On Census Day (27 March 2011) the usually resident population of Randalstown was 5,126 accounting for 0.28% of the NI total.[8] Of these:

  • 99.02% were from the white (including Irish Traveller) ethnic group
  • 54.74% belong to or were brought up Catholic and 39.82% belong to or were brought up in a 'Protestant and other (non-Catholic) Christian (including Christian related)'
  • 46.29% indicated that they had a British national identity, 24.33% had an Irish national identity and 32.91% had a Northern Irish national identity.
  • 10.67% had some knowledge of Irish; 9.30% had some knowledge of Ulster-Scots; and 4.72% did not have English as their first language.

Places of interest[edit]

Randalstown, County Antrim.jpg
OC Presbyterian Church
  • The Tudor style gateway to the Shane's Castle estate is in the town.
  • Randalstown OC Presbyterian Church, a fine example of Irish Gothic.
  • Around the corner from the gateway is the seven-piered, viaduct built in 1855 to carry the railway line over the River Main. This has had a new bridge installed and a walk path created as part of the local healthy walking areas.[9]
  • Craigmore Fishery, a Fly Fishing facility is located on the outskirts of town.
  • World of Owls, Northern Ireland's only owl, bird of prey and exotic animal conservation centre is located next to Randalstown Forest.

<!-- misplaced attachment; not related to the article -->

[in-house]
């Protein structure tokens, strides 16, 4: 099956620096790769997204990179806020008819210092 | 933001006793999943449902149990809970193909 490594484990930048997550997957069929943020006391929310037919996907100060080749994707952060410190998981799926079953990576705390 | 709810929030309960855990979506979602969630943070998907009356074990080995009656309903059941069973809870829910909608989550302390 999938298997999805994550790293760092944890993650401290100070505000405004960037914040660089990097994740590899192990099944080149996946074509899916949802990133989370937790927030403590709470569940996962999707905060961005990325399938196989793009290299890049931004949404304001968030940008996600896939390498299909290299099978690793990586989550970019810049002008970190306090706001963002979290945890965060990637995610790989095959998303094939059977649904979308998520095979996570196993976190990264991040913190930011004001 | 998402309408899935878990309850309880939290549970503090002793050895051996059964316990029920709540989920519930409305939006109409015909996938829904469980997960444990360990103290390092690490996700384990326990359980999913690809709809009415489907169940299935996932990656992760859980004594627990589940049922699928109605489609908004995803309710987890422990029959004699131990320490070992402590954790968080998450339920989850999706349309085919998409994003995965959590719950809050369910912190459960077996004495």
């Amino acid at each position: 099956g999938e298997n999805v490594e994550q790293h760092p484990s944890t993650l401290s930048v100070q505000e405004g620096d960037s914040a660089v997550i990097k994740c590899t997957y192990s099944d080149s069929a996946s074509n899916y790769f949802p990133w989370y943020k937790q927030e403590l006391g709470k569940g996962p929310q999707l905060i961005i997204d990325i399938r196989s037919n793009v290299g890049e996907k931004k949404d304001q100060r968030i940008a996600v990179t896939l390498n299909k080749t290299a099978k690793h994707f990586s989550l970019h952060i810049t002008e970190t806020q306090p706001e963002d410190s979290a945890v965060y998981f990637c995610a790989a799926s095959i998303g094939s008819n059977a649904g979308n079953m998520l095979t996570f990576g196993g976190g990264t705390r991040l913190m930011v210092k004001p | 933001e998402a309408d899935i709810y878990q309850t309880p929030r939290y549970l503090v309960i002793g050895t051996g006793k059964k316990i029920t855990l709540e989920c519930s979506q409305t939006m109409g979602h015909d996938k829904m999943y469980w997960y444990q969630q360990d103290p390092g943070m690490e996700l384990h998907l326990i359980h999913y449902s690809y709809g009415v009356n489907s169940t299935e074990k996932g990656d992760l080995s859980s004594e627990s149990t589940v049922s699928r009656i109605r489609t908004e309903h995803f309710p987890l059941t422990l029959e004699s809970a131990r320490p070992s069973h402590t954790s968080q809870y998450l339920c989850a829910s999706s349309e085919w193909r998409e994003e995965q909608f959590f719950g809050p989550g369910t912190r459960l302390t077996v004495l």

• Caddy, a hamlet 3 miles north of the Randalstown centre, was site of a new school in 1908.[10] and also a centre of beekeeping in the 1950s.[11]

Notable residents[edit]


See also[edit]


  1. ^ Ireland, Culture Northern (8 February 2006). "Ulster's Hiddlin Swaatch". culturenorthernireland.org.
  2. ^ "Baile Raghnaill/Randalstown". Logainm.ie.
  3. ^ "Census 2011 Population Statistics for Randalstown Settlement". Northern Ireland Statistics and Research Agency (NISRA). Retrieved 30 July 2019.
  4. ^ a b c d "Place Names NI - Home". www.placenamesni.org.
  5. ^ Ulster in '98: episodes and anecdotes. Robert Magill Young 1893 Marcus Ward Belfast
  6. ^ "Car bomb officer Peadar Heffron's leg amputated". BBC NI News (13 January 2010). 13 January 2010. Retrieved 25 January 2010.
  7. ^ "Robinson and McGuinness condemn attack on policeman in Randalstown". NI Executive - OFMDFM Press Release (8 January 2010). Retrieved 25 January 2010.
  8. ^ "Census 2011 Population Statistics for Randalstown Settlement". NISRA. Retrieved 18 February 2022.
  9. ^ "ARCHES begins consultation on how to bring more funding and projects …". Archived from the original on 23 July 2012.
  10. ^ THE PARALIAMENTARY DEBATES - Page cccxlix 1908 Erection of New School at Caddy, Randalstown. Mr. SLOAN (Belfast, S.): To ask the Chief Secretary to the Lord-Lieutenant of Ireland, if plans and specifications have been prepared for the erection of a new school at Caddy, Randalstown ...
  11. ^ British Bee Journal - Volume 102 - Page 259 1974 ... spirit level in setting the hive, and I have a vivid memory of a beautiful comb of eggs from a valuable breeder queen in Belfast being wrapped up for transport to Caddy, Randalstown, where nineteen virgin queens developed from it in 1953.
  12. ^ Cullen, Pamela V., "A Stranger in Blood: The Case Files on Dr John Bodkin Adams", London, Elliott & Thompson, 2006, ISBN 1-904027-19-9